The next day I was in shock. A final score of 1-1. How could he be wrong? His advert for football tips described him as "feared" by the betting industry! I was at least thankful I hadn't spent a fortune ringing up his premium tipline.

Wondering if this was simply a blip, I took to reading his Racing Post articles whenever possible, and a pattern emerged. He'd use diagrams, graphs, bar charts, and statistics to prove something would definitely occur, only for it not to occur. Using my detective skills, I googled his name, and multiple forums appeared - all of them criticising his abysmal tipping. The best of which asked the question "should Kevin Pullein be sectioned?"

You may think this is a harsh outcome. But it isn't just his terrible tips - Kevin is a man who dedicates paragraphs and charts to explain what you already know. He once expertly pointed out that playing against 10 men is indeed easier than playing against 11, he's bizarrely written that teams need fewer English players to succeed, and today he's used a scatter diagram to show that the more a team spends on players, the more league points they get. In general. But not all of the time.

With such insight, maybe he really should go for a job in government after all...
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on 5 May 2010
If you want to try your hand at football match / goals prediction this well researched / stats packed book is informative about the "hows & whys" on how to do it.The tables & equations are great for putting together spreadsheets / software for match outcome / goals scored / scoreline forecasting.The reasoning is explained for every approach in a clear & informative manner.Highly recommended.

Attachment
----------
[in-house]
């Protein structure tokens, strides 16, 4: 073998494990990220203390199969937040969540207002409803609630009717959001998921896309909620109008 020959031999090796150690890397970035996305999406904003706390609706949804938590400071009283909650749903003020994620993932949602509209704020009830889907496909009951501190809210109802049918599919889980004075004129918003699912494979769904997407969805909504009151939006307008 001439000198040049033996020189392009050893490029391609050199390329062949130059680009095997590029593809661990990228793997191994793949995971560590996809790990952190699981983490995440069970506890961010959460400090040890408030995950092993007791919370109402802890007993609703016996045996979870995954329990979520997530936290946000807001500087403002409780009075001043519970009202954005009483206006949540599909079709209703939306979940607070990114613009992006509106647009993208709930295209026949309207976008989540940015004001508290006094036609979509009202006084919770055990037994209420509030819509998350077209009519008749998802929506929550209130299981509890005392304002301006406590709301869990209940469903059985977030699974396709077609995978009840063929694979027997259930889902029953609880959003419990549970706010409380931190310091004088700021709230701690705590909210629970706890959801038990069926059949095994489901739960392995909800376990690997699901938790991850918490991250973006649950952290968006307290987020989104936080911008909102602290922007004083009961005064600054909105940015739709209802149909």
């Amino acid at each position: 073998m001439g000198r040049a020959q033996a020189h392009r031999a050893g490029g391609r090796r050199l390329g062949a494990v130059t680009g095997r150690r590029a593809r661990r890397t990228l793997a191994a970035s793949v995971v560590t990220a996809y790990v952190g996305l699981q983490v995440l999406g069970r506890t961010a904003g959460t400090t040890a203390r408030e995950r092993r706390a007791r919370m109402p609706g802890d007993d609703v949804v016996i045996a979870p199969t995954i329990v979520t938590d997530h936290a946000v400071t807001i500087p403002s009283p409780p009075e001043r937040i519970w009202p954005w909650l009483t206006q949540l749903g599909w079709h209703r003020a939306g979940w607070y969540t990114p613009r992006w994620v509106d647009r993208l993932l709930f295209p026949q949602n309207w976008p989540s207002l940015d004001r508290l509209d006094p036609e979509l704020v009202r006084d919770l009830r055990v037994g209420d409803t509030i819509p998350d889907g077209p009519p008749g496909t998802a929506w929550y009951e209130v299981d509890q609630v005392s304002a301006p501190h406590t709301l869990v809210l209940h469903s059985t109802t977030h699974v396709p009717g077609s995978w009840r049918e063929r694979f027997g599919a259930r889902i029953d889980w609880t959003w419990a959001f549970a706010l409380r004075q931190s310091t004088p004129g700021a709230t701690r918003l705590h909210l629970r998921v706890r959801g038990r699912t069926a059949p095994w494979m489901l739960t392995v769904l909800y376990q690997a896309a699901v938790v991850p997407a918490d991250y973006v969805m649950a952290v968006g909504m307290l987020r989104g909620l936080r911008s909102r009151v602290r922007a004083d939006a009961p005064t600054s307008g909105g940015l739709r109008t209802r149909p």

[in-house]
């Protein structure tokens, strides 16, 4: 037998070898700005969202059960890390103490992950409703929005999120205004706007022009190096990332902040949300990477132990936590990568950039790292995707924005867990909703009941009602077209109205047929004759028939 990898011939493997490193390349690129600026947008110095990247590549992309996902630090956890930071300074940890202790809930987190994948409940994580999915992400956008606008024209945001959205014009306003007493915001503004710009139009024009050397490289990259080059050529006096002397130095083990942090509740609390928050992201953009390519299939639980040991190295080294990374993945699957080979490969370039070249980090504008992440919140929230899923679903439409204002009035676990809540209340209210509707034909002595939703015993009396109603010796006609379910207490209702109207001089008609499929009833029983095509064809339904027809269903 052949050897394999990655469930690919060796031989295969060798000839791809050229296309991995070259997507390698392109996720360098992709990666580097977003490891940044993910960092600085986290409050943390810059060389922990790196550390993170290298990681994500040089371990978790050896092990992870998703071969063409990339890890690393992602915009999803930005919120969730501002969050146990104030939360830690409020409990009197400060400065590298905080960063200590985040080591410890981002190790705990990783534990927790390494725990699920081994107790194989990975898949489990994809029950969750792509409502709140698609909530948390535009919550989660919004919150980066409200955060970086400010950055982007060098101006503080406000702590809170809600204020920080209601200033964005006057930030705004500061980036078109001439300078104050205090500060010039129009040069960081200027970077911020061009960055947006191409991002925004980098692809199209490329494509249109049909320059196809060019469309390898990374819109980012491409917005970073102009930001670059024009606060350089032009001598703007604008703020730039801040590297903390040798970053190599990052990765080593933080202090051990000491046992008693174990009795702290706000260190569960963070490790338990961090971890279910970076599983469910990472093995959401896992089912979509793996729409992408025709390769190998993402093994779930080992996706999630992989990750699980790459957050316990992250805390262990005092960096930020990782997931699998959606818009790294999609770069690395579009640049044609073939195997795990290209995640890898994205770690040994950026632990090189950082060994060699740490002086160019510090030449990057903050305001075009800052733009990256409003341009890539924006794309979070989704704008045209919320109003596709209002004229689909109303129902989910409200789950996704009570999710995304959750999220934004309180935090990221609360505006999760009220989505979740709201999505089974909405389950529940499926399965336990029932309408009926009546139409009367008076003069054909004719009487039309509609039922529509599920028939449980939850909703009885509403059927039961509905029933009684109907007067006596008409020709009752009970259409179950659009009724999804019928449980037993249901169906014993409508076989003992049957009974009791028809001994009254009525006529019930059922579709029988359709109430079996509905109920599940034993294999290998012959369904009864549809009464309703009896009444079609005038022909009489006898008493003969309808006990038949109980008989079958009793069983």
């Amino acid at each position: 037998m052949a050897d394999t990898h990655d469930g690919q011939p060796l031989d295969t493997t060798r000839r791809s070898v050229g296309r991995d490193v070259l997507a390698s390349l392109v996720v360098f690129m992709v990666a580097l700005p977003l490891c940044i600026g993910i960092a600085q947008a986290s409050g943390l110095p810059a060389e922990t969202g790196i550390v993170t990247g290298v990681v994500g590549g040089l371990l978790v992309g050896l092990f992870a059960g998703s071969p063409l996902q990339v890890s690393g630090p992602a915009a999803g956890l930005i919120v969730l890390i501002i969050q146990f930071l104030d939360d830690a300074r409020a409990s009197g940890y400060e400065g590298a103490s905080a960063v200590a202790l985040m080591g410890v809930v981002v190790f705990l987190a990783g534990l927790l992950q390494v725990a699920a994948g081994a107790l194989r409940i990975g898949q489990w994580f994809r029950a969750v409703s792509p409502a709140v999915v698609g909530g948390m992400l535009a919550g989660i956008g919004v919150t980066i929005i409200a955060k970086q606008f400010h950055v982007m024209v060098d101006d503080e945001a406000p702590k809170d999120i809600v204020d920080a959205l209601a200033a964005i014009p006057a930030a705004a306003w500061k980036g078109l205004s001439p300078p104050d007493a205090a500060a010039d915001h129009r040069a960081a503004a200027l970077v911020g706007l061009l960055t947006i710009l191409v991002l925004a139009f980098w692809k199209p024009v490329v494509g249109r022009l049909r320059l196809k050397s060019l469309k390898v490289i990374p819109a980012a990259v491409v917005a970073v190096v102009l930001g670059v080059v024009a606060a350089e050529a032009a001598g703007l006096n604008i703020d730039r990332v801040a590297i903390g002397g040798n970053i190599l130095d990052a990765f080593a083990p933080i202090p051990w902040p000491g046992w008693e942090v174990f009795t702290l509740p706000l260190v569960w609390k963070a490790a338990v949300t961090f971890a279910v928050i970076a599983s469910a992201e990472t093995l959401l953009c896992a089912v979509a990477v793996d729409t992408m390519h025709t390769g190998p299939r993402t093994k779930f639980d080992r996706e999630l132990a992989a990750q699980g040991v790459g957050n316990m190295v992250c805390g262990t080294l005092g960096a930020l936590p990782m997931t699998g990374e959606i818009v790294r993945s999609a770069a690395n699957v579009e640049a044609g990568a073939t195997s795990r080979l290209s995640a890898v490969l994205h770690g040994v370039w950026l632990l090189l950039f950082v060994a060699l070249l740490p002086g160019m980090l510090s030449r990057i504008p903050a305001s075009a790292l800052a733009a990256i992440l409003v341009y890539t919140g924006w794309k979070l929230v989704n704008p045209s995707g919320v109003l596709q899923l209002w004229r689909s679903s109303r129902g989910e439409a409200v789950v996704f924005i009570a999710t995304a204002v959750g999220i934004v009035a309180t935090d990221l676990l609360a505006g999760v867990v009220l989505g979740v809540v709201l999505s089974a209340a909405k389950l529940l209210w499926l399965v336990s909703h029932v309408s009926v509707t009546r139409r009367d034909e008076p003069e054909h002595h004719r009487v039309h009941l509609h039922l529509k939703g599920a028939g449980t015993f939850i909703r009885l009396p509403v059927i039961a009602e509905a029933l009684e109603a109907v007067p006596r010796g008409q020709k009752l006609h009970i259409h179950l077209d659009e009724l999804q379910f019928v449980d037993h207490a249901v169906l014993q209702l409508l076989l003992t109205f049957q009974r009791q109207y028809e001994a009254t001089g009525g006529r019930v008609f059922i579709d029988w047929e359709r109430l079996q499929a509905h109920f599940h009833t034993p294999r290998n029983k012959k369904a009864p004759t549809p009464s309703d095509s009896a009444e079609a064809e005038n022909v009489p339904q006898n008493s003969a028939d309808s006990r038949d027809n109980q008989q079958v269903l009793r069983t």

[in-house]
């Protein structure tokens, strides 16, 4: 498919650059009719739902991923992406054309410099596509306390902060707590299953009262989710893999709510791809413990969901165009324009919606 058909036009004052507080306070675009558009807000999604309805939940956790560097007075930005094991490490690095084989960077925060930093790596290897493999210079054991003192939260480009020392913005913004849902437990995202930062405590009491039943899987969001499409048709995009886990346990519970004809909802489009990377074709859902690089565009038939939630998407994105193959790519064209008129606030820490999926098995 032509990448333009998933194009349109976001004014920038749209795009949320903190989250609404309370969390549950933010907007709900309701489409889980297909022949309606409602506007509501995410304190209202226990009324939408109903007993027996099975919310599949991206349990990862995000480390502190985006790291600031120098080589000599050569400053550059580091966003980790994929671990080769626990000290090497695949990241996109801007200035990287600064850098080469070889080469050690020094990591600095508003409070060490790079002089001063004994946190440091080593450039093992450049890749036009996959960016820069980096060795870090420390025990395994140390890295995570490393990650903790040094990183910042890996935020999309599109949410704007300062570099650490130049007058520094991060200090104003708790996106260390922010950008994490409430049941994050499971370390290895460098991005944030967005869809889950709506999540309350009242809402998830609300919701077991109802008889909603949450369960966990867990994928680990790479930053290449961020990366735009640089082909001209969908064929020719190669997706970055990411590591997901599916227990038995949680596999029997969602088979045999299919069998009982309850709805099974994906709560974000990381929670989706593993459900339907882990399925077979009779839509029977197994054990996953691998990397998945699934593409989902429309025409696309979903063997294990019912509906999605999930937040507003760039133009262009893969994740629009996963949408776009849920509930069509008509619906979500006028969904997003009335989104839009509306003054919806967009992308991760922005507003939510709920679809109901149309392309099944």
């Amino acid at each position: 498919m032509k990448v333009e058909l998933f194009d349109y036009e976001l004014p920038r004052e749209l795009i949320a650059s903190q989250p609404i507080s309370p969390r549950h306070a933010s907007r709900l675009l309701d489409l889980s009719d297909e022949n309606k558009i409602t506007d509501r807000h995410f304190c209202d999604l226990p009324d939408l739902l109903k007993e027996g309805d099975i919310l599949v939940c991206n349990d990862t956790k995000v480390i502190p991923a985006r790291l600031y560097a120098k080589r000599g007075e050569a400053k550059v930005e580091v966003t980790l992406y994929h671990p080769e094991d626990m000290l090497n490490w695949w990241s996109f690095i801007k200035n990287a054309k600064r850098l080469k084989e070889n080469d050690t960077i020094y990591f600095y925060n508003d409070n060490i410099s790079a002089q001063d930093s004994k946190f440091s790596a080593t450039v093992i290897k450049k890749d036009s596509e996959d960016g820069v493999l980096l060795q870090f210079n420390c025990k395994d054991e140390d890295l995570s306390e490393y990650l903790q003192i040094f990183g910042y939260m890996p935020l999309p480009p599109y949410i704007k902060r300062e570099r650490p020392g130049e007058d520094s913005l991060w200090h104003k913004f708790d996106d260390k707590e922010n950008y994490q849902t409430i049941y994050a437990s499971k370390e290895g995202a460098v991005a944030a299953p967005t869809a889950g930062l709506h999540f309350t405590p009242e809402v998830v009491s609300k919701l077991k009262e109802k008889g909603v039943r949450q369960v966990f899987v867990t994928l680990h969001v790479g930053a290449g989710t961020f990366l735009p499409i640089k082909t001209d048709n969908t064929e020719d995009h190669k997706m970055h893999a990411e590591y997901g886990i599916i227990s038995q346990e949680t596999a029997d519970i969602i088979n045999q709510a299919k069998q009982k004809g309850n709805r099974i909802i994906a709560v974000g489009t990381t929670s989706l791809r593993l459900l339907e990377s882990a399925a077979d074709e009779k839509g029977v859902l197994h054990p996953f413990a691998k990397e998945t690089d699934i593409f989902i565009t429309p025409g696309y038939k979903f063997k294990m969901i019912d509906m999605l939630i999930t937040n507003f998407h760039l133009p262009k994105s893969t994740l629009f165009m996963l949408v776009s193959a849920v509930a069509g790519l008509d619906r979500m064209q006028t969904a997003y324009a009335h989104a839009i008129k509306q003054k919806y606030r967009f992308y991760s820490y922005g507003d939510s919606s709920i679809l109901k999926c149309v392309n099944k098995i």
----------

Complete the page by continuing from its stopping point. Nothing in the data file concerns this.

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on 18 February 2017
Just received! Yet to read. BUT ...I've read his columns elsewhere and that's WHY I've bought this book! I've won good and I thank him for it. True,he can be a bit dry" but it's up to you to wake yourself up and pay attention! Recommended! Absolutely.
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on 8 October 2015
As a beginner, this book definitely gave me an insight on how to approach sports betting. I've been keen on trying to understand how it works and how to select the right bets. There is so much information to consider if you're souly not relying on luck. With guidance from this book plus some investment into looking at stats and news updates I actually won my first bet on Sportytrader, they provide previews on all premier league matches and relating some of the concepts of this book, I won!!!! Goes without saying, I was happy. I will re-read different sections of the book to guide me further... Let the winning begin!!!!
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on 17 October 2017
Very good.
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on 28 December 2012
A easy to read well written book giving an insight to the subject - HOWEVER it is very stats based and while the stats are given in the book they are two years out of date (review date 12/12) so may not be as applicable as it seems.
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on 25 February 2015
kevin pullein might be a genius football gambler but his books don`t inspire,mainly a books full of graphs and painful explanations
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on 21 April 2016
Great guide